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Golf in Cape Cod

The par threes on this course are mostly uninspired, serving up nary an obstacle or ambush, but the par fives are something else again. Witness, for example, the blind-alley twelfth hole, a 537-yard double-dogleg left with a fairway that slants dramatically left toward a boulder-strewn grove. One of those pesky rises faces you off the tee, and not even the landing area affords a view of the green. A long iron in lieu of a driver ensures a measure of safety. Keep right all the way, but not too far right or you'll get stranded in Pine City. If ever there was a golf hole smack between a rock and a hard place, this is it.

At Bayberry Hills in West Yarmouth, you can blast away like Dirty Harry off the tees, confident that your wayward shots will find playable lies. Compared with Dennis Pines, the fairways at this 7,172-yard track are broad and welcoming. There are more trees here, so lush in summer that they make each hole feel secluded, but they usually keep a polite distance, serving more as a pretty frame than a hazard. From several of the elevated tees you'll gaze out over an astonishing sea of treetops stretching toward Nantucket Sound.

Opened in 1988, Bayberry Hills was designed by Geoffrey Cornish and Brian Silva, a venerable New England architectural team whose works on Cape Cod alone number fourteen. On this layout they strayed a bit from the unstudied flavor of Cape golf and employed some contemporary touches around the gently sloping greens, which are stiffly guarded by sinuous mounds and amoeba-shape bunkers. The rest of the course follows traditional lines, with one exception -- the par-five 533-yard fifteenth hole, where a split fairway demands a split decision. If you gamble and go left through a chute of trees, you'll either get home in two or get lost. Going right puts you on a wider but longer path. Just when you're smugly congratulating yourself for choosing the less threatening route, you discover a big bunker glaring at you from the right front of the green.

Another sticky situation awaits on the signature par-four fourth hole, where two ponds -- one hidden in a swale to the right of the fairway and the other sprawling directly in front of the green -- devour fifteen thousand balls a year. The putting surface slides toward the water, and so does the fairway. Stay dry by heeding the prevailing in-your-face breeze and clubbing up on your approach.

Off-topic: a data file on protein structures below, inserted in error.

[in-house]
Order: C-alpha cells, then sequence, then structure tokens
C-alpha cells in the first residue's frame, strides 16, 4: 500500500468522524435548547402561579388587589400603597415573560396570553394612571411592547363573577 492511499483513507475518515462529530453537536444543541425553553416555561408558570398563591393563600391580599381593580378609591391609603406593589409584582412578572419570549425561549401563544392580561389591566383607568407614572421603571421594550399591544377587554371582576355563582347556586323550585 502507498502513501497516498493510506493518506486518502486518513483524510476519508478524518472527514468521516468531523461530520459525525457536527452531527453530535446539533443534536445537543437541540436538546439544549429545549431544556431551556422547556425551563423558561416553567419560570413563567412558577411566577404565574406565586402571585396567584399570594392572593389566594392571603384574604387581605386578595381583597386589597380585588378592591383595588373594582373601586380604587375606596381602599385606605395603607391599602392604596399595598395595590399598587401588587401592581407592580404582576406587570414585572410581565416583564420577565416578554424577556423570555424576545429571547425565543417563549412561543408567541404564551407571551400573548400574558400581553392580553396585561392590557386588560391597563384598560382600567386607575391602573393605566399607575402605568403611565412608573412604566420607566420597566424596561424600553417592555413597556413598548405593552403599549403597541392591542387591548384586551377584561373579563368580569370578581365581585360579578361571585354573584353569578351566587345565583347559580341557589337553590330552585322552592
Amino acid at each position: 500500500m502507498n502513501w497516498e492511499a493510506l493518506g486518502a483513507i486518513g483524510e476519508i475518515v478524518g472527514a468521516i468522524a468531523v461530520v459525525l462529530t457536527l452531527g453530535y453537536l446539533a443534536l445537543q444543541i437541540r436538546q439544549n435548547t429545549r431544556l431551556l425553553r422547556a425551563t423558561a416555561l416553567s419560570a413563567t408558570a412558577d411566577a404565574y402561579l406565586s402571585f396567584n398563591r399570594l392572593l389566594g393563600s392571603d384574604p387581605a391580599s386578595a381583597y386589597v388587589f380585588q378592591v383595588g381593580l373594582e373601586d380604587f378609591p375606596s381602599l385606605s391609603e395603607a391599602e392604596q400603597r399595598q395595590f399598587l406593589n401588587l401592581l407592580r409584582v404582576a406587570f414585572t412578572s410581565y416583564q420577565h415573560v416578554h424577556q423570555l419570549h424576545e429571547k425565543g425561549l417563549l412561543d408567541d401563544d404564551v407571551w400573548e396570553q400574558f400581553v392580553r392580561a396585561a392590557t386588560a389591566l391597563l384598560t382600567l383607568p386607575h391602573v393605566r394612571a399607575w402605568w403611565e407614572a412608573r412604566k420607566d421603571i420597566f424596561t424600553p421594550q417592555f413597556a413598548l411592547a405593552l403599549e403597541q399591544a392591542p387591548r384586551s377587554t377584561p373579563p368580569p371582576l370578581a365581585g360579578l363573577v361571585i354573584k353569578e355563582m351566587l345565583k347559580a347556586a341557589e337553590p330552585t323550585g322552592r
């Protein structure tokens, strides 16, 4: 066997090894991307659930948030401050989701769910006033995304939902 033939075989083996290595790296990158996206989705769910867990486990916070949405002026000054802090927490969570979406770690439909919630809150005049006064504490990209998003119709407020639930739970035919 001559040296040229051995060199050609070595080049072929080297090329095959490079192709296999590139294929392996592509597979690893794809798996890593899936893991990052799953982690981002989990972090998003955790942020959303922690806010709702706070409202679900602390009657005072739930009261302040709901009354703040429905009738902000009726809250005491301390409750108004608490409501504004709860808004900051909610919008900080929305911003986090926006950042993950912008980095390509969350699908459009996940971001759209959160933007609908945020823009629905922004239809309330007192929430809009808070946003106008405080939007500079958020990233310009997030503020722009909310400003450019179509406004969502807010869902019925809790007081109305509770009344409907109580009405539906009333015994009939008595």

One of the hilliest layouts on Cape Cod is Ballymeade, only a mile from the ocean in North Falmouth. Part of an upscale residential enclave by the same name, this semiprivate course confounds with lots of abrupt elevation changes, erratic breezes and quick, wily greens. But the ecstasy far outweighs the agony. The panoramas are thrilling, especially from the tee of the par-three 174-yard eleventh, one of the highest points on the Cape, where you can see Martha's Vineyard -- a lovely dollop of green floating in blue, sail-dotted Nantucket Sound.

Don't let the views lull you into complacence. That eleventh hole, in particular, is a witch masquerading as a fair maiden. What you can't see from the tee are the boulders wrapped around the back of the long, narrow green, which drops off into a scrubby trench. Club selection is a knee knocker here. The mercurial wind that seems always to be against you only compounds the problem. Hit it long, left or right, and you're on the rocks. Short is your only salvation.


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